Which leads back to where this missed opportunity of an evening started in the first place.

Madison Bumgarner drilled Fielder in the shoulder with a pitch to start the second.

Up next, Delmon Young ripped a double into left field. The ball rocketed down the line ... rolled over the bullpen mound ... ricocheted off of the angled wall ... and bounced away from left fielder Gregor Blanco.

Which is why, as Fielder dug for third, Lamont waved him home.

"I think Gene just got a little overaggressive," Leyland said. "We had been scoring runs other than in the final game against the Yankees, and we wanted to be aggressive, and I think he just got overaggressive."

Nobody out, the absolute last thing the Tigers needed was to rack up their first out at the plate.

"I just saw the ball bounce away from the left fielder," Lamont said. "[The ball] wasn't where he was at. I thought Prince would score.

"And they made a perfect relay and I was wrong."

This is how good the Giants are going right now: The relay wasn't exactly perfect, because Blanco missed cutoff man Brandon Crawford. But Marco Scutaro was backing him up, the ball found him, and Scutaro fired a perfect relay throw to catcher Buster Posey.

"I saw the ball, and I was still running, and I saw Gene waving me," Fielder said. "So I kept going." Posey caught the ball, made a swipe tag on Fielder's ample posterior and plate ump Dan Iassogna made the correct call on an earth-quaking, bang-bang play.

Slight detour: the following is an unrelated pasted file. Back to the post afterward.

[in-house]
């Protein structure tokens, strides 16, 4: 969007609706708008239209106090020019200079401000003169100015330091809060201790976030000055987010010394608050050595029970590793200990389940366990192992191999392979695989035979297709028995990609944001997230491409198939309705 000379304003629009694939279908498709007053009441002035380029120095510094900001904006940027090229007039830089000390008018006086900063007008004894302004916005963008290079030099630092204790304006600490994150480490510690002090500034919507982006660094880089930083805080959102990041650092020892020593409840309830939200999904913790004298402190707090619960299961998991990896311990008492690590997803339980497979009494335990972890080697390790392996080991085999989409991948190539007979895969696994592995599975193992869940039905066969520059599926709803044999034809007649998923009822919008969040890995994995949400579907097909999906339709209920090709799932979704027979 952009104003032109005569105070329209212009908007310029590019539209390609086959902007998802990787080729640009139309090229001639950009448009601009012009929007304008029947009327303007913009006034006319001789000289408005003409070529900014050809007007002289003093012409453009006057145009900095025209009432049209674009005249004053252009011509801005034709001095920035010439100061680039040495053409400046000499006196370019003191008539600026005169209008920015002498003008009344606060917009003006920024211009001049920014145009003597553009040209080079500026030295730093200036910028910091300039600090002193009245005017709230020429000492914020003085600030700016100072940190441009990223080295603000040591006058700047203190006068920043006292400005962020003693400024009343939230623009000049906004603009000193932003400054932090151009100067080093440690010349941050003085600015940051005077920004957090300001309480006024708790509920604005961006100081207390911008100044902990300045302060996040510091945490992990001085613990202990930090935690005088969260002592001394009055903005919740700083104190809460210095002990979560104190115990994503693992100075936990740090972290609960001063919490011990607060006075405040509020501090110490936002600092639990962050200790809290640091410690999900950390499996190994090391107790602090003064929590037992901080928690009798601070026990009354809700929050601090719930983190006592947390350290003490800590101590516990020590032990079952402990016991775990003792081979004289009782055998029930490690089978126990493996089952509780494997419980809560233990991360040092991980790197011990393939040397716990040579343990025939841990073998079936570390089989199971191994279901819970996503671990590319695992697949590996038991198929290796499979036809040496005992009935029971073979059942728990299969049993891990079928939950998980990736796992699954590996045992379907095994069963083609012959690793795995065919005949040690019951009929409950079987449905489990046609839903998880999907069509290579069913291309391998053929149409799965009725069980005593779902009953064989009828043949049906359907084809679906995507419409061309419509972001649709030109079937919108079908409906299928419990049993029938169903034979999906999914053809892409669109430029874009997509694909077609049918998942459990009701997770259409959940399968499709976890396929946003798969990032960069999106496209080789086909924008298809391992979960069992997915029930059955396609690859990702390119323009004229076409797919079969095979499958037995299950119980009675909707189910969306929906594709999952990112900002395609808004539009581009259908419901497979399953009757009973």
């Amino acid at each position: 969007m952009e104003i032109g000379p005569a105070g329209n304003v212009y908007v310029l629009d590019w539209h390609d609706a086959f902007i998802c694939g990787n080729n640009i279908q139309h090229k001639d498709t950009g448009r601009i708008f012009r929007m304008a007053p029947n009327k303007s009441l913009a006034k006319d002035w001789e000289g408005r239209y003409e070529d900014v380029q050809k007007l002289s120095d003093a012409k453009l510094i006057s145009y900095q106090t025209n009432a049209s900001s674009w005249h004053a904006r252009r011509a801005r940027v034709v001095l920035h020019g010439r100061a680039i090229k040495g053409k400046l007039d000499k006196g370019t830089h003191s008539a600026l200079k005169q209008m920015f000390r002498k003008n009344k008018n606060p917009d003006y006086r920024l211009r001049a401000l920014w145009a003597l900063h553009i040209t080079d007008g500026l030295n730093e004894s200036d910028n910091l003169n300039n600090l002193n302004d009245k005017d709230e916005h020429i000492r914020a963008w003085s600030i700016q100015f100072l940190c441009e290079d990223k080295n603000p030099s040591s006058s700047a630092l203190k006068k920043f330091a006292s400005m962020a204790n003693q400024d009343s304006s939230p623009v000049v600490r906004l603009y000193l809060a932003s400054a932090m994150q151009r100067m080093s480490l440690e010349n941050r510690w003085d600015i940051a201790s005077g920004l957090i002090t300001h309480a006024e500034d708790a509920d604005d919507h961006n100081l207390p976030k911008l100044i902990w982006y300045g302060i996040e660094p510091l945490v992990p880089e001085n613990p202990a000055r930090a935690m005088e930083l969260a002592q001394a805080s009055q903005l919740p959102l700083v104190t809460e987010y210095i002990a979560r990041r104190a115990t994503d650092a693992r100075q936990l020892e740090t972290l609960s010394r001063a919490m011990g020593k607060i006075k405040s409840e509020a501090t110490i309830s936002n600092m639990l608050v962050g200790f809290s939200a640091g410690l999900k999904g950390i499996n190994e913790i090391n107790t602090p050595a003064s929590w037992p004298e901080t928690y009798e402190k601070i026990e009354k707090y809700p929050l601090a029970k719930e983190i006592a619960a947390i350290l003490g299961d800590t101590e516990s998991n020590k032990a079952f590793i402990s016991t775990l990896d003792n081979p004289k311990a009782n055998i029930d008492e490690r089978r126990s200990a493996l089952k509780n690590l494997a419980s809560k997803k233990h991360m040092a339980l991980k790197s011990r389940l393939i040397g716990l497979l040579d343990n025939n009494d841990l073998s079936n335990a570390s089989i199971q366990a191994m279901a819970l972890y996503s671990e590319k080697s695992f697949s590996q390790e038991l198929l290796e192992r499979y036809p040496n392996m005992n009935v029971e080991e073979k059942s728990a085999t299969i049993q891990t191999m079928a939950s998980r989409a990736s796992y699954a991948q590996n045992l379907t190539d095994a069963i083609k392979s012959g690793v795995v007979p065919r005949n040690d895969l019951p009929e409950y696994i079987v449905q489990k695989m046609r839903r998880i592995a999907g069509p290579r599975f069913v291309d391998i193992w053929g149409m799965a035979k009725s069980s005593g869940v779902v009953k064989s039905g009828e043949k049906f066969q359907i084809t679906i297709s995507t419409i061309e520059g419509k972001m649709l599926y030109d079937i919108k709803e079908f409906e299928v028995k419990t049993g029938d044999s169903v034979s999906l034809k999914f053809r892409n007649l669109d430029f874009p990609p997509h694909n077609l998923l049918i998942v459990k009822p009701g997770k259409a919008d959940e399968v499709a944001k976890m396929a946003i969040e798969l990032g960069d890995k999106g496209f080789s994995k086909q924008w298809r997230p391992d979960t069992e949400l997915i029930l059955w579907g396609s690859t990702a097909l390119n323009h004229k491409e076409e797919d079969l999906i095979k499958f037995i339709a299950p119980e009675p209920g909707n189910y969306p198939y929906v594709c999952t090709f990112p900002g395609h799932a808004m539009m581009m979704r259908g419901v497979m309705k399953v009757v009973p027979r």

Out.

"The difference is, if he'd have been safe, you'd probably be talking about me and say he made a hell of a call," Lamont said.

Though Lamont became the fall guy and is the coach everyone is saying did not make a hell of a call, let's make one point clear before moving along:

Fielder could have helped himself, Lamont and the Tigers with a better slide. Had he slid much further to his right, even slid past the plate and reached out to tag it with his left hand, Posey probably would have been unable to reach him, or make the tag in time.

"Yeah, I wish I did a flip," Fielder quipped when someone asked whether he could have slid differently.

Fielder argued, mostly because, in the heat of the moment, he did not feel Posey tag him.

"I thought he missed me," Fielder said.

So the scoreless game raged onward, until Leyland summoned Drew Smyly after starter Doug Fister had allowed a leadoff single to start the seventh.

A moment here, two batters before the fateful second decision, for something else.

Under normal circumstances, would Leyland have called for Smyly, a rookie converted starter, with three lefties due up?

No. He would have summoned lefty Phil Coke to face Brandon Belt, Blanco and Crawford.